ROSIE WITHOUT LIMITS
I don't understand the point of this exercise. It is both time-consuming and inefficient, since you're probably not going to read all of it anyway. I understand if this is the case because I wouldn't want to read a seventeen-year-old girl's journal either, even if I was her psychotherapist. I'll try and make it as interesting as possible, but if you really want me to 'express the tides of my emotions through a new medium', I'd be more than happy to put together an interpretive dance, only because I think it'd be a fantastic opportunity to convince mum that it would be a bad idea to enroll me in her alternative hip-hop street dance class.
My best friend's mum owns a super exclusive women's fashion boutique on Elridge Avenue, which the main shopping strip in our predominantly WASP neighbourhood, Dalton Park. It's called Felicity's – named by Mrs Hewitt after her best friend from college who died in a freak Botox accident – and it's housed in an old converted warehouse that used to be a brewery or something equally hipster. It appeals mainly to trophy wives, socialites and rich divorcees, but Mrs Hewitt's recent decision to introduce a contemporary art selection to the shop has also generated interest from local galleries and collectors. Zara has refused flat-out since the age of thirteen to set foot in her mother's shop – something that I completely understand, as the place is actually 40% scented candles. Seriously. It's like a set up for a Gossip Girl sex scene. Zara also hates Felicity's because it is exactly the sort of place that girls like Eleanor Redmond and her posse of mindless drones like to hit up in between hooking up with each other's boyfriends and getting fake tans. Everything costs at least three zeros too many, which is absolutely perfect for Eleanor because so do her breasts.
Okay, that was mean.
Not really. I hate Eleanor Redmond.
Anyway, my point in telling you all this nonsense is that ever since mum and dad's divorce, I've been spending most of my days after school sitting in the bistro next to Felicity's, which is appropriately named Exorbitare, since the cheapest thing on the menu is Finnish mineral water that costs eight dollars a bottle.
Most of the time I'm with Zara, and because she refuses to eat at an establishment that forces its female employees to wear skirts to work, and I'm broke, the waiters there absolutely hate our guts because we never order anything and really just use the place as a neutral outpost to do homework. Besides the restaurant staff loathing our presence, the arrangement is perfect because I don't have to deal with mum screaming at me and Mrs Hewitt – who always pops around at four o'clock to grab a gluten-free muffin and check up on us – always insists on having her driver drop me off so I don't have to be 'sexually harangued by the homeless folk on public transport'.
On a recent car trip home, Mrs Hewitt offered me a part-time job at Felicity's this summer. At first I was hesitant because I know nothing about haute couture fashion except that I could never afford it, and Zara was stabbing her mother with her eyes, but then Mrs Hewitt said I'd mostly be sitting in the back office and answering emails for her, and I had to say yes because you don't say no to a person as sweet as Mrs Hewitt and let's face it, it's not like I have huge plans for the summer. Dad will be in Paris 'on business', which actually means that he will be with his mistress (who is most likely five years older than me and exactly half my weight) and mum will be going on a 'Foxy at Fifty' cruise to Bali with her Zumba friends. That is not a joke.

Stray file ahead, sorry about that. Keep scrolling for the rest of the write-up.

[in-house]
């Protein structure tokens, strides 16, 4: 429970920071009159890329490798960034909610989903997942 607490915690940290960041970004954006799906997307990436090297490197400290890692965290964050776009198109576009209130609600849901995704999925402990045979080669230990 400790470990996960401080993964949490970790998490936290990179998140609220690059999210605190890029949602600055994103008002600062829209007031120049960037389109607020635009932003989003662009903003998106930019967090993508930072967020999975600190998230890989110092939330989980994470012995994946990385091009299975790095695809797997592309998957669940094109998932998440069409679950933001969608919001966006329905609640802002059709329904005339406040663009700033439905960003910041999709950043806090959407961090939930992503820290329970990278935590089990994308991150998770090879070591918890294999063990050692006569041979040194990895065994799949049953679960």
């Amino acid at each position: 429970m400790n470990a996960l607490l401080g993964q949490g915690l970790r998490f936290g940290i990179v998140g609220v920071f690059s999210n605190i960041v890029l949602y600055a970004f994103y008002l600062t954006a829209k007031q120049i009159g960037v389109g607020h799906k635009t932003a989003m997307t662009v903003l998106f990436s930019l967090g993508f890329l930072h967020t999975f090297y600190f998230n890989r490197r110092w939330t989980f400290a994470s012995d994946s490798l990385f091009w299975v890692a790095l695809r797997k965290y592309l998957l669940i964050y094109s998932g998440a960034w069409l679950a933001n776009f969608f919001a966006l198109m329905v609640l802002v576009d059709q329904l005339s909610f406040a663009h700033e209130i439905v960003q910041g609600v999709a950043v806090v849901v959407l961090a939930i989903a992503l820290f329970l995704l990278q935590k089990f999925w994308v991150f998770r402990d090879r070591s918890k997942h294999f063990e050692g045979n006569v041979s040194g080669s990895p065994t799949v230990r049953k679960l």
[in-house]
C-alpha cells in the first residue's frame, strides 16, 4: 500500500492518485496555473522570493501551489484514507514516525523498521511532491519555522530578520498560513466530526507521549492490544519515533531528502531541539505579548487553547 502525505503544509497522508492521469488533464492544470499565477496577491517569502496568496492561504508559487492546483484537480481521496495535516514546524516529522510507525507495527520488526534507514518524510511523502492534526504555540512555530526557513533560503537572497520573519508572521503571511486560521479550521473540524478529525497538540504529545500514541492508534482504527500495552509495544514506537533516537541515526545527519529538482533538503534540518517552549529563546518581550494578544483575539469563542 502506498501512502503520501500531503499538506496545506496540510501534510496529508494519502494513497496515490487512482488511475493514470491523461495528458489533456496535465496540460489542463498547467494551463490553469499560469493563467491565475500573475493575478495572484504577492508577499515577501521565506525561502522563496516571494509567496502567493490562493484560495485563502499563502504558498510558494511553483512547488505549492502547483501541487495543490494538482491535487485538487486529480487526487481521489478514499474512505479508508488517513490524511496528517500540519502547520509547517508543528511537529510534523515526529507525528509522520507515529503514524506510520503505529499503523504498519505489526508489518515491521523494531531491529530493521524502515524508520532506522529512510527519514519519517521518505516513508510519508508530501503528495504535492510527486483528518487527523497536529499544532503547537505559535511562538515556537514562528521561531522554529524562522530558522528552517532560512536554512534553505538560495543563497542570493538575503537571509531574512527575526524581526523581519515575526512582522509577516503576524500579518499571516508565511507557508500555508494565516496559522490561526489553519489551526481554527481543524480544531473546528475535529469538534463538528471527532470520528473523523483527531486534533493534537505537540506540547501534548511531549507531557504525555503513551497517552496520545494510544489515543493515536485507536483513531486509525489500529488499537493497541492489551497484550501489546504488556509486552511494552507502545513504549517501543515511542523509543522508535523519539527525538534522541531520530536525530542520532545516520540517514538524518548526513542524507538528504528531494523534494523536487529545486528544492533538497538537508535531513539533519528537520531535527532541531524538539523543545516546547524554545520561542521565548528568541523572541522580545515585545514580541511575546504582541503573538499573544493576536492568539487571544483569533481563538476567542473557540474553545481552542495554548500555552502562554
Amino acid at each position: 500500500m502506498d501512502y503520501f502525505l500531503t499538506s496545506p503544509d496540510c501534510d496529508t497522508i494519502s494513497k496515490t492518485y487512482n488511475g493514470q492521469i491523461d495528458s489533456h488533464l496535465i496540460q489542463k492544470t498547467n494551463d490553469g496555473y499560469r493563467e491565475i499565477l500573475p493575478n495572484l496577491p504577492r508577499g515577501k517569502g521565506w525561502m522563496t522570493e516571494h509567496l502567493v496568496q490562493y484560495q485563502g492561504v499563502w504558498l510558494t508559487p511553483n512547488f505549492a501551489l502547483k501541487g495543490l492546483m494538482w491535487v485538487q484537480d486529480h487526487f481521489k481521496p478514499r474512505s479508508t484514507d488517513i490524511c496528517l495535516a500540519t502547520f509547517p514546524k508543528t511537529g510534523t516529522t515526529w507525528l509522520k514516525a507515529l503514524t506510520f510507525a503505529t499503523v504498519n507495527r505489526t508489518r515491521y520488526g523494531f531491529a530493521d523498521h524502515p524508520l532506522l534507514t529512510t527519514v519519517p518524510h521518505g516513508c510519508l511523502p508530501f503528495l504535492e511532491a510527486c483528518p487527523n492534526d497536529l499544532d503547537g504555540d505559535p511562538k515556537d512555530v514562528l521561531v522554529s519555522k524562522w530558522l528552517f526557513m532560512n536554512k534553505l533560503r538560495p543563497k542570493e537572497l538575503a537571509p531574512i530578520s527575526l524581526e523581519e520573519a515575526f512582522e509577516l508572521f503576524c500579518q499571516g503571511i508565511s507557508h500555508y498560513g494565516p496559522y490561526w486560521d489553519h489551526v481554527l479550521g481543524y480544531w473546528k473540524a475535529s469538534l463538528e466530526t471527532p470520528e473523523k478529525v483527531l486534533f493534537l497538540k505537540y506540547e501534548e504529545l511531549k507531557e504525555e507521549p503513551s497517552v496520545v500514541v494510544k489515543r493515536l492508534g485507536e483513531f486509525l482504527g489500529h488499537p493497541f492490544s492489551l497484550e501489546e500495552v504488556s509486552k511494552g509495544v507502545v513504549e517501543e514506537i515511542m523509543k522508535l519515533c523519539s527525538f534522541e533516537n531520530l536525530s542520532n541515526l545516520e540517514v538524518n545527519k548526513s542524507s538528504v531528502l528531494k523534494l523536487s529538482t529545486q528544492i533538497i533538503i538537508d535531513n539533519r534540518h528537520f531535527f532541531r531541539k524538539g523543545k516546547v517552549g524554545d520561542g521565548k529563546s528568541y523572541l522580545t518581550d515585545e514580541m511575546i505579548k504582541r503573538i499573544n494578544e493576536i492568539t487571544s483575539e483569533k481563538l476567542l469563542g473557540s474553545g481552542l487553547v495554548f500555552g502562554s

Mrs Hewitt is exactly the kind of person you want planning your wedding. She gets excited over stuff that puts most people to sleep – flower arrangements, doilies, bed linens – and is extremely organized. She and Zara are always having disagreements but they actually love each other very much and I am insanely jealous of their relationship. I wish my mother was a responsible member of society who remembered to unload the dishwasher – or at least remembered to have the maid do it – instead of a flighty fifty-two year old with the mental capacity of a preteen boy band groupie. Mr Hewitt – who I've always thought resembles an older, sterner, Jewish version of Steve Carell who likes to wear three-piece suits – is also very elegant like his wife, and together they are my pseudo-parents, because I honestly think they care more about me than my biological ones do. I hope that doesn't sound bitter, because I am very fond of the Hewitts. Even Teddy, Zara's twin, who has the bad taste to socialize in the same circles as Eleanor Redmond, but is sweet in his own Ralph-Lauren-wearing-eight-dollar-Finnish-water-drinking way.
Mum just got home and I think she brought friends over, which means it's time for me to vacate the house and either walk two blocks to the library or take a tram to the nearest café bookstore, unless I want to watch a group of middle-aged women in leopard print get drunk on strawberry daiquiris.
One hour later…
Speak of the devil, and the devil shall appear. I just had the weirdest encounter with Teddy. I'm always having weird encounters with Teddy, but today's definitely topped the cake.
Here's some background information about Theodore John Winston Hewitt (God, is that not the whitest name you've ever heard): He is cool. He is very cool. Even the teachers at St Aubyn's – the elite K-12 all-boys private school across the street from the school that I attend with Zara and other less savory persons like Eleanor Redmond – respect and admire him. Teddy is cool in that wholesome, well-bred gentlemanly way that is so rare nowadays that when you do come across it, you get flustered and breathy until you realize he's like that to everybody. He's just naturally charming.
He can also be a total brat. Granted, this brattish behaviour is mostly directed towards me. Here is a sample of a typical conversation between us:
(In my pajamas on Zara's bedroom floor, flipping through an old Vogue)
Jesus, some of the stuff in here is ridiculous. Why would anyone want to buy a fedora with holes in it? Doesn't that defeat the purpose of a fedora?
(Poking his head into Zara's room)
I'm having the guys over. We're taking the media room.
You can't take the media room! Zara and I having a Colin Firth marathon; we told you at dinner.
You snooze, you loose. Nice pajamas, by the way.
Thanks, they're were on sale at-
I'm kidding; they're actually hideous. But thanks for the media room, kiddo.
(Shouting after him and shaking my fists)